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One Man Is Not Worth Bitterly Dividing A Church
The consecration of the Rev. Gene Robinson as Episcopal Bishop of New Hampshire is history, despite the likely fracture of the bonds between the Episcopal Church and the greater Anglican community, and in spite of the predictable loss of much of the financial support given to the church's national organization.
If ever there was a case of a personal agenda being set above a greater good, this has to be it.
What a startling demonstration it also is of the pathetic inability of Episcopalian leadership to just say, No! Church unity ranks higher than any personal agenda, and if anyone thinks that anything goes' in this church, let us say it again: No!
When the full vote count taken on Aug. 8 on the Robinson ordination is analyzed, we find that the Dioceses voting nay on the issue represent 40 percent of the financial support pledged to the National Church, where Presiding Bishop Frank T. Griswold racks up his
miter. He evidently expects those on the losing side to fall back into line and to go along with him on his road over the cliff. Not likely so. In everyday terms, he is the manager of a business with some $148 million in annual sales. Having grossly offended 40 percent of his customer base, he appears to assume his job is safe. Were he in fact CEO of an enterprise that is responsive to its shareholders, his next board meeting would probably feature a regime change, if not the presence of one or two butterfly nets.
Furthermore, the assisted reality check the presiding bishop ought to be experiencing is not limited to the disastrous consequences of a bad decision. It also includes an unvarnished look at the cause of the problem - the Rev. Gene Robinson himself. Only unarguable features of super worthiness of the individual should be admissible to justify the horrendous damage to the greater good of the Church that is now imminent.
Are there any such features? Emphatically not. On the contrary, when the varnish and the loving murmurs are removed and stilled, we are left with a practicing male homosexual, probably an adulterous husband, whose extramarital homosexual activity appears to have begun while married by Christian vows to the mother of his children. And he has the effrontery to expect others to accept his claim to have been released from his marriage vows not by a legal divorce as is required of others, but by a private ceremony, in which his ex-wife participated, conducted by a friend. When he achieves his obvious next goal, which will be same sex unions in churches in his New Hampshire Diocese, and partakes of the same himself, he will then be able to add to his distinctions that he is a practicing male homosexual adulterer who is also, in the eyes of the law, a bigamist.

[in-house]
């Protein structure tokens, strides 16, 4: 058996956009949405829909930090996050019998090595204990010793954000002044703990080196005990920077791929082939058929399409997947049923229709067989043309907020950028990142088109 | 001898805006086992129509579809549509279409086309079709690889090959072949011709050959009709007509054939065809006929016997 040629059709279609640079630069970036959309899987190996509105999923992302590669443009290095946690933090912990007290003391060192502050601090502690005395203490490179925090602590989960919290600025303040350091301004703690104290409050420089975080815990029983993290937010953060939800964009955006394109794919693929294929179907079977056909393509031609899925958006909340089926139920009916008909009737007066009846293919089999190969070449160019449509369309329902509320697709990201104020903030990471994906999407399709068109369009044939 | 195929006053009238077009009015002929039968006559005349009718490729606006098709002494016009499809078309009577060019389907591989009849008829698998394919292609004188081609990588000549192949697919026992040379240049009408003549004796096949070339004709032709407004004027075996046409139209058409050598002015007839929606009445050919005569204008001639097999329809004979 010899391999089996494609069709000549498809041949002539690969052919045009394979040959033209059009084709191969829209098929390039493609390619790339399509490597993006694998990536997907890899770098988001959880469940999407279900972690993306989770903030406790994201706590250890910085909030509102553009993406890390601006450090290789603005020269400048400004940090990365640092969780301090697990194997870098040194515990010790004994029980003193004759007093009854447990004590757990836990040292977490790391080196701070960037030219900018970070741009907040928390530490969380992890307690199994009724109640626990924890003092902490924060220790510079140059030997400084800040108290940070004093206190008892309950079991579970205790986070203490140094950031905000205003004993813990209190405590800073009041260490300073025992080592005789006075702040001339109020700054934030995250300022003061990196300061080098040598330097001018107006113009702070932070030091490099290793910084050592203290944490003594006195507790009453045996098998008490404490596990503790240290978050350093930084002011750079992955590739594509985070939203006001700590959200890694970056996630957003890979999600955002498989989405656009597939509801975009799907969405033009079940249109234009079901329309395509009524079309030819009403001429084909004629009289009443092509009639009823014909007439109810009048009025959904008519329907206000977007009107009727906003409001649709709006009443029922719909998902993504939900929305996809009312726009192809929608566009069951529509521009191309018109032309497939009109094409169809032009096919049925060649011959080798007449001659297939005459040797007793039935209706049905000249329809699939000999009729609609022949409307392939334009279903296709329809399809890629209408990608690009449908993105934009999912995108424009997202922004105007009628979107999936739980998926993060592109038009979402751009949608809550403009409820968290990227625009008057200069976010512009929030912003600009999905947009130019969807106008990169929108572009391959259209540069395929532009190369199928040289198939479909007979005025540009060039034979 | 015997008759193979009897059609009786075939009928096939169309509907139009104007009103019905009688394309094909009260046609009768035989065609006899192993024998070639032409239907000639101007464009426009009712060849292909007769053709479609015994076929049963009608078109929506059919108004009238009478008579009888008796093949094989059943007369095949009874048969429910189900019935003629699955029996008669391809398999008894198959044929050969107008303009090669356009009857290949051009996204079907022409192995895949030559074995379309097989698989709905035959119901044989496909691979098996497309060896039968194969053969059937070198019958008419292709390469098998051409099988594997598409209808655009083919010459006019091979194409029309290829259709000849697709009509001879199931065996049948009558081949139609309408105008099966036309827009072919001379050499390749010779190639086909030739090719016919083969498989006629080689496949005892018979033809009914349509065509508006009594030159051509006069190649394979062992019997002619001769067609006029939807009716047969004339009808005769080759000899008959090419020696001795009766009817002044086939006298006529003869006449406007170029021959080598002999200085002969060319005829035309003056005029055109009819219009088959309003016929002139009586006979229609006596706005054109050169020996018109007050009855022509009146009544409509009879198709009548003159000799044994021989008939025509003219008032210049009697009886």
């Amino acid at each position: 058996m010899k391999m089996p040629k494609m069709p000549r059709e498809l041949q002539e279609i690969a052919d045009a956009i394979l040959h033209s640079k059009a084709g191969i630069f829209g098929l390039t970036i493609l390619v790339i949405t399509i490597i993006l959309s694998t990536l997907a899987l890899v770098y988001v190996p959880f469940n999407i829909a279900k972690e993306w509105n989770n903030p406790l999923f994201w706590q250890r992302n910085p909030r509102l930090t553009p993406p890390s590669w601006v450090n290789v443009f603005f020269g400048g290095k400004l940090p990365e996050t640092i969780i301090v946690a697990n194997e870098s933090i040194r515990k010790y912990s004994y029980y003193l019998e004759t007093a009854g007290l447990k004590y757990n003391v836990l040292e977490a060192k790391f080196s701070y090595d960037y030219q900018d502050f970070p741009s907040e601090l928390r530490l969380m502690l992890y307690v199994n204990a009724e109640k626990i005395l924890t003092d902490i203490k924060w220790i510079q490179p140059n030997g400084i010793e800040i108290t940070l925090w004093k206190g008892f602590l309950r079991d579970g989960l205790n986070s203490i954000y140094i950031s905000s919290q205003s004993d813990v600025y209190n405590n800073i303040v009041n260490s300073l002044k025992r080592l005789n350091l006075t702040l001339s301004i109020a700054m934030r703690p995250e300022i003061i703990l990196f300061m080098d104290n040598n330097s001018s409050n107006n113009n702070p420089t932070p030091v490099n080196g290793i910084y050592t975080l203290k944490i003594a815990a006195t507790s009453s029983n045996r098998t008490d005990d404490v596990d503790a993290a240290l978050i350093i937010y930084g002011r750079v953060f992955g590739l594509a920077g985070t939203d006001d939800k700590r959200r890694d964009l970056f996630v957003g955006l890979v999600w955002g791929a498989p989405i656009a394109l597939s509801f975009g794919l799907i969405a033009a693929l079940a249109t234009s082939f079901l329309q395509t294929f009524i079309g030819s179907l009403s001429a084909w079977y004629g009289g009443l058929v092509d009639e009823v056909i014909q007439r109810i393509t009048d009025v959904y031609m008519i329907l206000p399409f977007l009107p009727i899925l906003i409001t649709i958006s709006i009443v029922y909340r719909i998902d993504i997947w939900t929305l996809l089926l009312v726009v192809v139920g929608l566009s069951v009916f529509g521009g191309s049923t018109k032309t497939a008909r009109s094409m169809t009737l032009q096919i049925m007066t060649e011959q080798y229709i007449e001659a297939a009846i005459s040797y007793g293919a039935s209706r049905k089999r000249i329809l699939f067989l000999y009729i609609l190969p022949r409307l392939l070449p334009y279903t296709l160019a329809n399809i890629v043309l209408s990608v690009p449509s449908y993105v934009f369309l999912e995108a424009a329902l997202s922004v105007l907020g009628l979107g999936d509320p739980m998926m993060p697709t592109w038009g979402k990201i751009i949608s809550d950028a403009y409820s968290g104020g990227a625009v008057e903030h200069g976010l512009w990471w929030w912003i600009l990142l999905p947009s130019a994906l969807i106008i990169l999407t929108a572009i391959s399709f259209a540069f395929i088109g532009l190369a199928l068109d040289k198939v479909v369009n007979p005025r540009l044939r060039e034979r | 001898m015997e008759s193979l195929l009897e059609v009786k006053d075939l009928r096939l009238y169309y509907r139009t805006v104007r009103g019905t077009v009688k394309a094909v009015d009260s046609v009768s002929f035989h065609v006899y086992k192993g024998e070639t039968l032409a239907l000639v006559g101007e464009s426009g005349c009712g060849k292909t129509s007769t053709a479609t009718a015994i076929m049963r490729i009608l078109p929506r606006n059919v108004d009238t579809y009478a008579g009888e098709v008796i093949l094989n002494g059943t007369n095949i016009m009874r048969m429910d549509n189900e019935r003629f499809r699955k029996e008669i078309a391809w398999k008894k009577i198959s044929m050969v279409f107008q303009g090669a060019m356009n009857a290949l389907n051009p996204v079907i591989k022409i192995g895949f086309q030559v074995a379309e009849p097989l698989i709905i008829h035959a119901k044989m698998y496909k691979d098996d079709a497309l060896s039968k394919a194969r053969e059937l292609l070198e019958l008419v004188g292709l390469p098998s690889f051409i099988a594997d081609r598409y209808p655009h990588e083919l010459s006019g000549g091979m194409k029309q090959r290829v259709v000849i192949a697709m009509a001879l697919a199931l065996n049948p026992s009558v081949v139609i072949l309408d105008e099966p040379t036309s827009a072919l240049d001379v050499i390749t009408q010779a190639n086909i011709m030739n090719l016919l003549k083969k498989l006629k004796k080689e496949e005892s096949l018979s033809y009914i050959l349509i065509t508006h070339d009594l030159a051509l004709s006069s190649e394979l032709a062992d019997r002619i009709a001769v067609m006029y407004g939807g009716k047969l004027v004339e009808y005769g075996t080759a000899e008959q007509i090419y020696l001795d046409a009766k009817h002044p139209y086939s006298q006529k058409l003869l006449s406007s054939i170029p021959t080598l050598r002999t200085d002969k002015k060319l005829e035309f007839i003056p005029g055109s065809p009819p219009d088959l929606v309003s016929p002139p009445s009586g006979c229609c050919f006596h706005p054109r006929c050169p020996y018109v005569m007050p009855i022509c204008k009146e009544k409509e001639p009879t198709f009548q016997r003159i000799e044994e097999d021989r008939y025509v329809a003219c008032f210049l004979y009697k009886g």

What a protagonist for whom to wreck the historic unity of the Episcopal Church with its Anglican affiliation! What a personal agenda to accept at the cost of the needed financial support of the Church over which Bishop Griswold presides! What a questionable character to be foisted into leadership ranks of the Church! If ever there will be anyone wholly unable to say No! to the most egregious behavior of which clergy and laity are capable, the putative Bishop Robinson will be the one. Surely, his mantra will be Well, why not?
Those of us who have been deeply offended by the supine leadership of Bishop Griswold, and who are terribly apprehensive for the future of our Episcopal Church - as I have known it since 1937 - we only wish that when the vote was taken in Minneapolis which brought us to this situation, the proverbial note could have been passed aforehand.
I have in mind the famous story - which is perhaps apocryphal - of the powerful, overbearing, highly-effective and much admired corporate treasurer who was then selling himself to his board to become president of the company. While he was extolling his own merits, a note was passed quietly from place to place at the table. It stated what everyone knew to be true but of which no one dared speak. All it said was He beats his wife. The board elected someone else.
What should a note in Minneapolis have said? Never mind! This is a family newspaper.
What seems clear to many of us is apparently not clear to Bishop Griswold. The issue of gay clergy in our church is a completely separate issue from that of gay membership as parishioners and their worship in our churches. Membership and worship is not an issue and must never be made an issue. The gay clergy issue is a leadership issue, where very different standards should be applied. It is one thing to share worship with persons having an inclination to exercise their sexuality in a way contrary to the purpose of their gender design, and another thing to signal that their behavior matters not, by including them in leadership ranks.
There is such a thing as a disqualifying defect, like color blindness for a military aviator. It only takes a moment of reflection on the physical fundamentals inherent in male homosexual activity to make the connection.
By Nov. 2, at least, Rhode Island Bishop Geralyn Wolf sufficiently recovered her mettle and her concern for the greater good that she did not shove it in our faces by attending the consecration of the Rev. Robinson's unseemly election as bishop. Having stated loud and clear her own prohibition against performing any form of same sex union by her clergy on or off Church property, how could she possibly have attend in support of the one person who has exactly that as the next step on his agenda?
Full Credit Given for This Story To: The Day
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